The Freedom of Information Issue
A major concern of local governments, which prevents some from joining the Cooperative, is directly tied to the State’s Freedom of Information Law (FOIL). FOIL was originally developed to guarantee citizen access to public records as a means of improving government accountability. However, it does not distinguish between information requested for accountability purposes and information requested for commercial purposes. Thus, new businesses addressing the “information age” market can acquire GIS data sets from public agencies through FOIL, then repackage and sell them at a profit, even to other public agencies. Some government agencies are therefore strongly opposed to advertising the availability of their costly data sets on the Clearinghouse, fearing commercial entities will obtain and profit from them without cost through FOIL
In order to solve this long-standing problem, the Temporary GIS Council recommended that the Freedom of Information Law be amended to allow local governments and state agencies to charge fees for data to be used for commercial purposes. The proposed amendment to FOIL would allow the licensing of geographic information system records and enable primary custodians to license a GIS record prescribing the conditions under which the recipient of the record may use, distribute, duplicate, sell or resell it. It would also allow local governments and state agencies to charge a reasonable fee, not to exceed the fair market value of the record, when commercial use is intended. The revenue gained through these fees is expected to help local governments and state agencies defray the costs of GIS development and maintenance, as well as provide for expanded and enhanced public access to government information. This amendment is very controversial and has not yet been enacted. There is serious opposition by the private sector. One private sector advisory group member developed an online forum to discuss and debate the proposed amendments.
Bureaucracy/local authorities barriers
Local participation in the data sharing cooperative has been slowed by local bureaucracies and legal authorities which must understand and approve the agreements. Many times the GIS user is very enthusiastic about the cooperative but the legal department or other administrative unit, which has not been involved in the development of the cooperative concept, needs considerable time to become familiar with the idea and to review the agreement. Ironically, some express skepticism because there is no cost to participants and they fear hidden costs lie under the surface. In order to overcome these barriers, OFT made an agreement which is very user-oriented, with no cost and low risk to join, and an easy termination clause for those who may wish to withdraw.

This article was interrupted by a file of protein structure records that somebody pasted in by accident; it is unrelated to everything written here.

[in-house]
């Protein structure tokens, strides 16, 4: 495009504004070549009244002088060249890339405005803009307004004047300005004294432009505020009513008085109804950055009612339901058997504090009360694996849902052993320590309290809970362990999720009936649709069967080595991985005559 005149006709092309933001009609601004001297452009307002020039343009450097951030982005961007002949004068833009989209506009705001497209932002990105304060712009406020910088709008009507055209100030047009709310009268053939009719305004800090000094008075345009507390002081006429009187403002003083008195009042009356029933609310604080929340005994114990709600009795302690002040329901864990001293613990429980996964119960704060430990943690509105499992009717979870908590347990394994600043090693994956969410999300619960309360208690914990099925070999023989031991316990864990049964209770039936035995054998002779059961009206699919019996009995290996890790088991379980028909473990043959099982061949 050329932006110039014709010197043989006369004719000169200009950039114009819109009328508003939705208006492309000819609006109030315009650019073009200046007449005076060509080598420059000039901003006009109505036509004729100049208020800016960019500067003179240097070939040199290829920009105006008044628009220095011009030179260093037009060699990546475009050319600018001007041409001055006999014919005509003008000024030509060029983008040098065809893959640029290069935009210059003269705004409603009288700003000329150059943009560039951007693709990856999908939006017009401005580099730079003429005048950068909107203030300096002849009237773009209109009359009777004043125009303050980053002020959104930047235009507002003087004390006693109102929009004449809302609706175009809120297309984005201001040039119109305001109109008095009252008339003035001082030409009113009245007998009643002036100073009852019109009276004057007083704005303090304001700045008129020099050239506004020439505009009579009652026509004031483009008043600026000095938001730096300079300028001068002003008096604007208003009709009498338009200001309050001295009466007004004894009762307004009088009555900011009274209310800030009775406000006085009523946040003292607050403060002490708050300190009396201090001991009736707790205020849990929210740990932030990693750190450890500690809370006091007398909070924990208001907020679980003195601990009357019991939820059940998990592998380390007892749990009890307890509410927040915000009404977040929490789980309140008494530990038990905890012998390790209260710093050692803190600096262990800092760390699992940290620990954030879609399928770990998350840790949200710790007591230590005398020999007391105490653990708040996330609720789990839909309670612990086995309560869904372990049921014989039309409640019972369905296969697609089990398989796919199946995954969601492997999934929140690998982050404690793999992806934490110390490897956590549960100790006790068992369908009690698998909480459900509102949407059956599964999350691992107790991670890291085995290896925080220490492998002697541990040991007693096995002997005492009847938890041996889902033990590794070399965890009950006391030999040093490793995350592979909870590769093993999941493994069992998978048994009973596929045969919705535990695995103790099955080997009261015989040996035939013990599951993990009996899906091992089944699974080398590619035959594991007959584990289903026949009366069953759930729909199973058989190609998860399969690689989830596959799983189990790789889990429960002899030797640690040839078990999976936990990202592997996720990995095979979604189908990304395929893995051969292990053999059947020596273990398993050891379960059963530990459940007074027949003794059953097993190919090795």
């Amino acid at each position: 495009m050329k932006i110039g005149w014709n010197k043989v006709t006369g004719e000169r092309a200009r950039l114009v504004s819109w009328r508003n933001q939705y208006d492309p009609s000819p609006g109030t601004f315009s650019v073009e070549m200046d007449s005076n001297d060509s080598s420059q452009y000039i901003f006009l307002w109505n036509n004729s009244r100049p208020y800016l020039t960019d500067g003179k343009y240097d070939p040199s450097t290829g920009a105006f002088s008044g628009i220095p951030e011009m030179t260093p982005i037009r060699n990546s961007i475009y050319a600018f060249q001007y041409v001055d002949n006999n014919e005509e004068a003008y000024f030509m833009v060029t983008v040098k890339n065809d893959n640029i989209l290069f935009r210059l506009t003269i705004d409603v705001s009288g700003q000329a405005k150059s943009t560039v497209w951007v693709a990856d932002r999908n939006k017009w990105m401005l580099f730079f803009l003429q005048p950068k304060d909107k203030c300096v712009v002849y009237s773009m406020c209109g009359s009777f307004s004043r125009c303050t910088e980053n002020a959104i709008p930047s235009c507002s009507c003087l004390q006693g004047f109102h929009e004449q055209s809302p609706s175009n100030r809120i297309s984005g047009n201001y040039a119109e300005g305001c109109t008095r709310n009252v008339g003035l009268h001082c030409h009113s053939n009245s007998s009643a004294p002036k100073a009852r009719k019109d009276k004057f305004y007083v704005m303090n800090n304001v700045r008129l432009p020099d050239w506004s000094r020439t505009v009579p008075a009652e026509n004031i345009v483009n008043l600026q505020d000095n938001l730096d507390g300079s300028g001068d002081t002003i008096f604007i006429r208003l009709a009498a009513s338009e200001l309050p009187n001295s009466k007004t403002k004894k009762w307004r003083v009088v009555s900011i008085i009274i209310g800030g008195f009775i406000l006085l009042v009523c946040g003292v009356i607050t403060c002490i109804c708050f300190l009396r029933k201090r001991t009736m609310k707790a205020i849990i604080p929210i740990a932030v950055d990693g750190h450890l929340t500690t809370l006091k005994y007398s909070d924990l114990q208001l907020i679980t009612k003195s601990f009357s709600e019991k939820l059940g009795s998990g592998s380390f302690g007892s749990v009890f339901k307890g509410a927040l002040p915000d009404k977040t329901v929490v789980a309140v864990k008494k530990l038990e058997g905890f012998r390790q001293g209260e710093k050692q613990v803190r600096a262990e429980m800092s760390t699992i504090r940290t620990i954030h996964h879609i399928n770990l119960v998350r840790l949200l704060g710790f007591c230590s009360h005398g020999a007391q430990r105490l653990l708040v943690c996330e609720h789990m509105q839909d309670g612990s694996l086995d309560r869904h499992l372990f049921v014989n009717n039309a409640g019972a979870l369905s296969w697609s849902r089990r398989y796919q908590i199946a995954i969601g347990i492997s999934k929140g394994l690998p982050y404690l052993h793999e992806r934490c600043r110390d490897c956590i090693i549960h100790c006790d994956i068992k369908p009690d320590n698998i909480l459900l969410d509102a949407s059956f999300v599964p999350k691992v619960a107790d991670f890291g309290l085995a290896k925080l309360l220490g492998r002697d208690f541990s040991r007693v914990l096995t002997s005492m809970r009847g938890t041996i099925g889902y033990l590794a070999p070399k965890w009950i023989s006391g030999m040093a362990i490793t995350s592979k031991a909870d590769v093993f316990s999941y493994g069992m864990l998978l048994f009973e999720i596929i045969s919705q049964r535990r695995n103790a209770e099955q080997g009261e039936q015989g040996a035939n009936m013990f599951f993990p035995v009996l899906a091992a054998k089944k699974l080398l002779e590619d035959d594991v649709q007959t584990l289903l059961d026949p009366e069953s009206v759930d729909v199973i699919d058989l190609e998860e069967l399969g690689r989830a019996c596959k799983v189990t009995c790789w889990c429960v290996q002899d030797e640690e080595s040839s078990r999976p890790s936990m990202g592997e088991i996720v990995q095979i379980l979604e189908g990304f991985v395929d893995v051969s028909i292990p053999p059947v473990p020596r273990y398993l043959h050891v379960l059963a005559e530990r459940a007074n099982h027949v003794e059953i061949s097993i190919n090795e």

Reluctance to invest for the common good
Some state agencies saw little direct value in investing in “the common good” rather than in agency-specific benefits. In order to overcome unwillingness, the Coordinating Body designed multi-agency workgroups with leaders who pushed the participants to recognize their own self-interest was actually served by the “greater good.” Leadership exercised by DOT, ORPS and DEC encourage other agencies to join the cooperative. Finally, the Coordinating Body did not make a fixed policy about selling data. (The FOIL amendments allow, but do not require, fees). Thus, state agencies can continue to choose a public release strategy which works best for them individually. Agencies can release their data without charge, charge all requesters (within the limits of the current FOIL), or release data freely within the Cooperative and charge users outside the Cooperative.
A decrease in volunteerism
Volunteerism and enthusiasm, which were very strong in the first year, declined as the program became more formally established. Participants relied more and more on the OFT Project Director and the State Library staff who had proved knowledgeable and reliable. As these staff members became more comfortable with doing things directly, they began to accept more of the responsibilities that had formerly been on the agendas of the working groups. While the data coordination group continues to be very active, most working groups were not able to sustain their initial enthusiasm and some have become dormant after their initial charges were satisfied. As a result, the very small staff is becoming overloaded with some tasks.
Participation from the private sector is still embryonic and it will likely take some time before private organizations have a major role to play. As the private sector is composed of very diverse entities, it is difficult to find the right mix and level of participation and focus. The private sector advisory group has not been very active in the past year and met only once. (By contrast, the local advisory group calls itself into session and has sustained a high level of interest and activity).
In order to re-ignite enthusiasm and volunteerism, the Coordinating Body and staff are targeting a few initiatives that are likely to raise issues or generate resources that will get participants excited and involved. A lively debate around the FOIL issue is one likely topic for engaging people in an active way. Projects that showcase the value of mainstream GIS applications are also good candidates. Emergency management applications may be a subject to organize around. The Cooperative use of GIS data and applications during the 1998 ice storm disaster demonstrated the value of GIS to top level decision makers. Although disasters cannot be scheduled, another project that focuses on practical applications for economic development seems promising, as does a statewide initiative to develop a digital ortho photo program.
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